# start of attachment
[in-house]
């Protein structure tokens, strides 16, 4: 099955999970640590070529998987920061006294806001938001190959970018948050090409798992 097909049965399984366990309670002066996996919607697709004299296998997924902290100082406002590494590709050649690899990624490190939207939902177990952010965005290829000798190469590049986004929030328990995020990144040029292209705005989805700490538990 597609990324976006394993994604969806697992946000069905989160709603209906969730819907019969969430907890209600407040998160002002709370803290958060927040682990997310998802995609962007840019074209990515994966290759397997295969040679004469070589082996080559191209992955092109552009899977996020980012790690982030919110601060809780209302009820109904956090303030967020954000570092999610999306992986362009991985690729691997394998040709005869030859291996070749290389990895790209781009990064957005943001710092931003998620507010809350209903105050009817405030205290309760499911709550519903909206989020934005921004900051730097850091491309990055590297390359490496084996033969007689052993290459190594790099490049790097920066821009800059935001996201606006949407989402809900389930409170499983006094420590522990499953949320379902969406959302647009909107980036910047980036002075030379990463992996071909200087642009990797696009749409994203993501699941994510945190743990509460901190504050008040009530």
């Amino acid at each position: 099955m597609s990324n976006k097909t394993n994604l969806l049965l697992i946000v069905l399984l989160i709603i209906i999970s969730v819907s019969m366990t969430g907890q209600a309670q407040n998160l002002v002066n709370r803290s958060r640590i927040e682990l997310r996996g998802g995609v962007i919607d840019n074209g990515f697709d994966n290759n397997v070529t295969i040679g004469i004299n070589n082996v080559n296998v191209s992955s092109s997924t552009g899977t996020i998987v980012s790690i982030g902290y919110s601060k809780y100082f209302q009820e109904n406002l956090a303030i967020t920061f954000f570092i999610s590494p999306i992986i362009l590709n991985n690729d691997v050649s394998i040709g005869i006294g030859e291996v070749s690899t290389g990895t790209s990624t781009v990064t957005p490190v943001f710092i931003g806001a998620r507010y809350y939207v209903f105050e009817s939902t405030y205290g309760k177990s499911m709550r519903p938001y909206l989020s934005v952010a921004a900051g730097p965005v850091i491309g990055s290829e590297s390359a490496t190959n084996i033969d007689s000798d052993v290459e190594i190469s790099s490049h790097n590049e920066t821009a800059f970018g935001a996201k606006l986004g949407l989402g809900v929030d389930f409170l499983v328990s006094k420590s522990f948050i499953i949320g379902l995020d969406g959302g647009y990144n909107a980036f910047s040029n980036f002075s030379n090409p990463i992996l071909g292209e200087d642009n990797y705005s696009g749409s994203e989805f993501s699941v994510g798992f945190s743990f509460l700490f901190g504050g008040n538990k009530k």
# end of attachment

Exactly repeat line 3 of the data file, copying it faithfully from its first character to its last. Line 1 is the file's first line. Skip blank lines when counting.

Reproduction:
């Amino acid at each position: 099955m597609s990324n976006k097909t394993n994604l969806l049965l697992i946000v069905l399984l989160i709603i209906i999970s969730v819907s019969m366990t969430g907890q209600a309670q407040n998160l002002v002066n709370r803290s958060r640590i927040e682990l997310r996996g998802g995609v962007i919607d840019n074209g990515f697709d994966n290759n397997v070529t295969i040679g004469i004299n070589n082996v080559n296998v191209s992955s092109s997924t552009g899977t996020i998987v980012s790690i982030g902290y919110s601060k809780y100082f209302q009820e109904n406002l956090a303030i967020t920061f954000f570092i999610s590494p999306i992986i362009l590709n991985n690729d691997v050649s394998i040709g005869i006294g030859e291996v070749s690899t290389g990895t790209s990624t781009v990064t957005p490190v943001f710092i931003g806001a998620r507010y809350y939207v209903f105050e009817s939902t405030y205290g309760k177990s499911m709550r519903p938001y909206l989020s934005v952010a921004a900051g730097p965005v850091i491309g990055s290829e590297s390359a490496t190959n084996i033969d007689s000798d052993v290459e190594i190469s790099s490049h790097n590049e920066t821009a800059f970018g935001a996201k606006l986004g949407l989402g809900v929030d389930f409170l499983v328990s006094k420590s522990f948050i499953i949320g379902l995020d969406g959302g647009y990144n909107a980036f910047s040029n980036f002075s030379n090409p990463i992996l071909g292209e200087d642009n990797y705005s696009g749409s994203e989805f993501s699941v994510g798992f945190s743990f509460l700490f901190g504050g008040n538990k009530k």